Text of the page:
I have several thousand (ASP.net - messy html) html generated invoices that I'm trying to parse and save into a database.

Basically like:

 foreach(var htmlDoc in HtmlFolder)
   foreach(var inputBox in htmlDoc)
      //Make Collection of ID and Values Insert to DB

From all the other questions I've read the best tool for this type of problem is the HtmlAgilityPack, however for the life of me I can't get the documentation .chm file to work. Any ideas on how I could accomplish this with or without the Agility Pack ?

Thanks in advance

  • 2
    right click on the .chm file and press unblock..
    – Anirudha
    Dec 17, 2013 at 17:42
  • @Anirudh Works, Brain Fart moment there Dec 17, 2013 at 17:50

4 Answers 4


An newer alternative to HtmlAgilityPack is CsQuery. See this later question on its relative performance merits, but its use of CSS selectors can't be beat:

var doc = CQ.CreateDocumentFromFile(htmldoc); //load, parse the file
var fields = doc["input"]; //get input fields with CSS
var pairs = fields.Select(node => new Tuple<string, string>(node.Id, node.Value()))
       //get values
  • 2
    CsQuery looks interesting, though the example doesn't really show the power of the CSS selectors ;). Dec 17, 2013 at 18:06
  • Appreciate all the help although this is vastly more elegant solution. Dec 17, 2013 at 18:23
  • Thanks for demonstrating CsQuery, it looks really useful!
    – Daniel B
    Dec 17, 2013 at 22:14

To get the CHM to work, you probably need to view the properties in Windows Explorer and uncheck the "Unblock Content" checkbox.

The HTML Agility Pack is quite easy when you know your way around Linq-to-XML or XPath.

Basics you'll need to know:

//import the HtmlAgilityPack
using HtmlAgilityPack;

HtmlDocument doc = new HtmlDocument();

// Load your data
// -----------------------------
// Load doc from file:

// OR

// Load doc from string:
// -----------------------------

// Find what you're after
// -----------------------------
// Finding things using Linq
var nodes = doc.DocumentNode.DescendantsAndSelf("input")
    .Where(node => !string.IsNullOrWhitespace(node.Id)
        && node.Attributes["value"] != null
        && !string.IsNullOrWhitespace(node.Attributes["value"].Value));

// OR

// Finding things using XPath
var nodes = doc.DocumentNode
    .SelectNodes("//input[not(@id='') and not(@value='')]");
// -----------------------------

// looping through the nodes:
// the XPath interfaces can return null when no nodes are found
if (nodes != null) 
    foreach (var node in nodes)
        var id = node.Id;
        var value = node.Attributes["value"].Value;

The easiest way to add the HtmlAgility Pack is using NuGet:

PM> Install-Package HtmlAgilityPack

  • what dows your using statement look like ? With the newest .dll and "using HtmlAgilityPack; using HtmlDocument = HtmlAgilityPack.HtmlDocument;" this does not compile for me ? Dec 17, 2013 at 17:52
  • 1
    Only the first using should suffice, unless you have other Html Parsing libraries or the Internet Explorer Shell objects added to your project as well. Dec 17, 2013 at 17:56
  • jessehouwing For what ever reason the code does not compile for me on .net 4.5 with the newest Agility package Dec 17, 2013 at 18:25
  • Glad to see you've got the other solution working :). Dec 17, 2013 at 18:26

Hah, looks like the ideal time to make a shameless plug of a library I wrote!

This should be rather easy to accomplish with this library (that's built on top of HtmlAgility pack by the way!) : https://github.com/amoerie/htmlbuilders (You can find the Nuget package here: https://www.nuget.org/packages/HtmlBuilders/ )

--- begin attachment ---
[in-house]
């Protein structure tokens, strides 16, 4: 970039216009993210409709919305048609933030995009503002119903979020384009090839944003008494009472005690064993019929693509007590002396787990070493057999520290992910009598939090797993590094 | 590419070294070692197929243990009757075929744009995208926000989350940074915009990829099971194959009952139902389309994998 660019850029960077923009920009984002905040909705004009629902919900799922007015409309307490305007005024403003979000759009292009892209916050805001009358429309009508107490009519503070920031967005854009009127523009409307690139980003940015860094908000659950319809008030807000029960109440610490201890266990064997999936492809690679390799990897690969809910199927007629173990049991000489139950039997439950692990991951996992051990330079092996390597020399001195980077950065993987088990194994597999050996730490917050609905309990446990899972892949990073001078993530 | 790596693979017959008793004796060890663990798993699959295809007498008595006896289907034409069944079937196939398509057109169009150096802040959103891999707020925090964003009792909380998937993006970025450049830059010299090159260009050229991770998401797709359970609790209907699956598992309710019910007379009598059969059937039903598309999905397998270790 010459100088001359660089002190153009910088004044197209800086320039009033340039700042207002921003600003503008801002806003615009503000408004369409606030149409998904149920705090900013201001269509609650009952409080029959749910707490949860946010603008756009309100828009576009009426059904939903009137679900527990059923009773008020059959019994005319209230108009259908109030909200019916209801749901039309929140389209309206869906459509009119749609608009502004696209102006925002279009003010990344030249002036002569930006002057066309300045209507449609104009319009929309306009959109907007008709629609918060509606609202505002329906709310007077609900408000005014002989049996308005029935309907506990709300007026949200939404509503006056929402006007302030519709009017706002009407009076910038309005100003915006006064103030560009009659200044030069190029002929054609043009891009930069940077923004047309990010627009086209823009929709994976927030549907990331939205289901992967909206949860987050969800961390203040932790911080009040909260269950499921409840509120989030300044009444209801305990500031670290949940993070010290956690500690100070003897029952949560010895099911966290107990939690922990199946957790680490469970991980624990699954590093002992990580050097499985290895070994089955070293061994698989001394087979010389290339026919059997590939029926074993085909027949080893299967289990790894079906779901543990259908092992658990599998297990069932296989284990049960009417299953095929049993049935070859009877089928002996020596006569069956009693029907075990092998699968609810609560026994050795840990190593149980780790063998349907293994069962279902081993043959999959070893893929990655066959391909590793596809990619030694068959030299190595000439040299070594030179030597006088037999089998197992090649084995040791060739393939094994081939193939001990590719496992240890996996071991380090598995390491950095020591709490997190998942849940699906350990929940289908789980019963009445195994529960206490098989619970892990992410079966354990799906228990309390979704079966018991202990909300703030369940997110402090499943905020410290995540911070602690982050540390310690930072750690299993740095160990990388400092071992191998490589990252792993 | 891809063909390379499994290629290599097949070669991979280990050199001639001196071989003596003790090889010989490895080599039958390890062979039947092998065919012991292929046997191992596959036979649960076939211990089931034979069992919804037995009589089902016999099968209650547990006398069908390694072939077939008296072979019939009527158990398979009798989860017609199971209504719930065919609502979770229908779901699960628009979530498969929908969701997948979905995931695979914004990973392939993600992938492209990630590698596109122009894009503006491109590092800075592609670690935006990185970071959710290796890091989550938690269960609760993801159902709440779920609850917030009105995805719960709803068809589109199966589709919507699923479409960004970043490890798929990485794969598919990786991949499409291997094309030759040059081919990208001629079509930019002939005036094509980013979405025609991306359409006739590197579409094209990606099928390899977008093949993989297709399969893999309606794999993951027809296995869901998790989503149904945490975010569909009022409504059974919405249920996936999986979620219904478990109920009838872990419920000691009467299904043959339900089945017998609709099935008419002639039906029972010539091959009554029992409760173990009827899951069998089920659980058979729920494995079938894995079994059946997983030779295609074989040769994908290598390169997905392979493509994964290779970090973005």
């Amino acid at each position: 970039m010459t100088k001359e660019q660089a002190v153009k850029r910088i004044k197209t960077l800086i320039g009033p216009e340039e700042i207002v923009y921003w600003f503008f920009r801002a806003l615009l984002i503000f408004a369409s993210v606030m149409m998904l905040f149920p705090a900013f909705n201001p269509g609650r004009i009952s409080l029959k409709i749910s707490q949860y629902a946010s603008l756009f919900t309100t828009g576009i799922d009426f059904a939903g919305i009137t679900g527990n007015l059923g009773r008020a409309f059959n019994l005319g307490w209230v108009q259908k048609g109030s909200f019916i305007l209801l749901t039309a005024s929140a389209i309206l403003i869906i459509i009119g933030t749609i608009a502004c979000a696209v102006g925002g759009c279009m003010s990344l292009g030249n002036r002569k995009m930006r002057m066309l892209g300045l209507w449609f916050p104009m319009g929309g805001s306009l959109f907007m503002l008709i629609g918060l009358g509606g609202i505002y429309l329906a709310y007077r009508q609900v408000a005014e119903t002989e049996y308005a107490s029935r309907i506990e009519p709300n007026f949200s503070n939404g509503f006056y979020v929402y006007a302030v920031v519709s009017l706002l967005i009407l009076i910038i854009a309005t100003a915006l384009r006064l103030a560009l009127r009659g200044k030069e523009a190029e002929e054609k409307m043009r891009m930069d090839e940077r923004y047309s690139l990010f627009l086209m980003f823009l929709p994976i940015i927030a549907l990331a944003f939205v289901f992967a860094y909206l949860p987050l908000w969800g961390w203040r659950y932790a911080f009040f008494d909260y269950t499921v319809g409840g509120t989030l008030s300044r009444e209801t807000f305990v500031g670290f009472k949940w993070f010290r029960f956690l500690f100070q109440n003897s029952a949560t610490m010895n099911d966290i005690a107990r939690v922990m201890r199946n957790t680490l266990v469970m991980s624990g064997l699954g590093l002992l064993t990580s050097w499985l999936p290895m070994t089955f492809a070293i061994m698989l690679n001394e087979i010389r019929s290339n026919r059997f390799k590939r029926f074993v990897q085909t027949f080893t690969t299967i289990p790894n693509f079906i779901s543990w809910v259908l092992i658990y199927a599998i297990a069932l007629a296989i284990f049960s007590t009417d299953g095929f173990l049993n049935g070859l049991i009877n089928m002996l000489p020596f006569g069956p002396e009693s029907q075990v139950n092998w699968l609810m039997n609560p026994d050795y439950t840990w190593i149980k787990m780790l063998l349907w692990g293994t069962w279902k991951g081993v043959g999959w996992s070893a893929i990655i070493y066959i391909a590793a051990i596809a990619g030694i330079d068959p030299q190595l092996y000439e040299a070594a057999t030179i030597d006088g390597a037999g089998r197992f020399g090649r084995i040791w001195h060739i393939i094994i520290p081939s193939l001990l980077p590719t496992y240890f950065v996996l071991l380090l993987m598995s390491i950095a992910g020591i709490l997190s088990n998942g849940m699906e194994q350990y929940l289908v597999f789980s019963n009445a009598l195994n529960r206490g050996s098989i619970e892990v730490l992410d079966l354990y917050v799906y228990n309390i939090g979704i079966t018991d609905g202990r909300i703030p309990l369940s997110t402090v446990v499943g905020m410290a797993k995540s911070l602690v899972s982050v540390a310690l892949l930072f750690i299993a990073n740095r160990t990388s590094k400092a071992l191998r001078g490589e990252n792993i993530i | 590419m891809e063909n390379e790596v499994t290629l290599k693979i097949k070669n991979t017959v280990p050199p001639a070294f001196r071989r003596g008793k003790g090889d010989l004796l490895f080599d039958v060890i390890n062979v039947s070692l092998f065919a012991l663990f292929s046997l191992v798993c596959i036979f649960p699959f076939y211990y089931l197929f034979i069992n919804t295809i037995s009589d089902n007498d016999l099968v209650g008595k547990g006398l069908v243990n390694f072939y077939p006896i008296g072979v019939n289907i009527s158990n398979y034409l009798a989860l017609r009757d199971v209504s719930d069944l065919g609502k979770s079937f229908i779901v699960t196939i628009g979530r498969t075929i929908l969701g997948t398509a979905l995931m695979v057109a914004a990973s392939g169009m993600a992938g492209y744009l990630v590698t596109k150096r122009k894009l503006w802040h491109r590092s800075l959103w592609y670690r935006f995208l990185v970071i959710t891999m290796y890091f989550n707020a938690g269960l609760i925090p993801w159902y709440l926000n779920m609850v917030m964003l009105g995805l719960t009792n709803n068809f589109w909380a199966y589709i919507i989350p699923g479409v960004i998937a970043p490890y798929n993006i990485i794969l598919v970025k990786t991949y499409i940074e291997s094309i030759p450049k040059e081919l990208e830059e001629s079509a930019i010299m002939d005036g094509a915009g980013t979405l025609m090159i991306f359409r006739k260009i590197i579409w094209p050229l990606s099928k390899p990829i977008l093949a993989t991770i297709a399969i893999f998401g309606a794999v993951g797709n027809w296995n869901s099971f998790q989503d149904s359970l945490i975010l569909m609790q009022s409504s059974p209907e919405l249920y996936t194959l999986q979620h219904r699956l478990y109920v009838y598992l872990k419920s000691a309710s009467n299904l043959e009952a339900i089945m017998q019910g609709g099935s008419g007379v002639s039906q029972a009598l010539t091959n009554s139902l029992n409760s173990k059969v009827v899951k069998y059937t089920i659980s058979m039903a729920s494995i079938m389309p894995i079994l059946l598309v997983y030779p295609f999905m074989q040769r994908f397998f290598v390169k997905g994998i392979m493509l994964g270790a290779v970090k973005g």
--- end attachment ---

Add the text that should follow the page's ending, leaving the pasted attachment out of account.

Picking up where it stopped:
Code samples:

        const string html = "<div class='invoice'><input type='text' name='abc' value='123'/><input id='ohgood' type='text' name='def' value='456'/></div>";
        var htmlDocument = new HtmlDocument {OptionCheckSyntax = false}; // avoid exceptions when html is invalid
        htmlDocument.Load(new StringReader(html));
        var tag = HtmlTag.Parse(htmlDocument); // if there is a root tag
        var tags = HtmlTag.ParseAll(htmlDocument); // if there is no root tag

        // find looks recursively through the entire DOM tree
        var inputFields = tag.Find(t => string.Equals(t.TagName, "input"));

        foreach (var inputField in inputFields)

Note that inputField[attribute] will throw a 'KeyNotFoundException' if that field does not have the specified attribute name. That's because HtmlTag implements and reuses IDictionary logic for its attributes.

Edit: If you're not running this code in a web environment, you'll need to add a reference to System.Web. That's because this library makes use of the HtmlString class which can be found in System.Web. Just choose 'Add reference' and then you can find it under 'Assemblies > Framework'

  • Not sure how your library makes it easier to query against the document. The HtmlAgilityPack's Linq-to-XMl methods seem to do what your library adds... Dec 17, 2013 at 18:01
  • This library was primarily designed to create Html rather than read/query it (hence the name HtmlBuilders). Its main use is found in .Net MVC projects, as a useful replacement for "TagBuilder". As for querying/reading HTML, it's true that it doesn't bring much to the table as an improvement over the standard HtmlAgilityPack. Hey, I said it was a shameless plug :)
    – Moeri
    Dec 17, 2013 at 18:09
  • :D Understood. Just trying to understand its place among all the options. Dec 17, 2013 at 18:10

You can download HtmlAgilityPack Documents CHM file from here.

If chm file contents are not visible then un-check Always ask before opening this file check-box as shown in screen shot

enter image description here

Note: The above dialog appears for unsigned files

enter image description here

Source: HtmlAgilityPack Documentation

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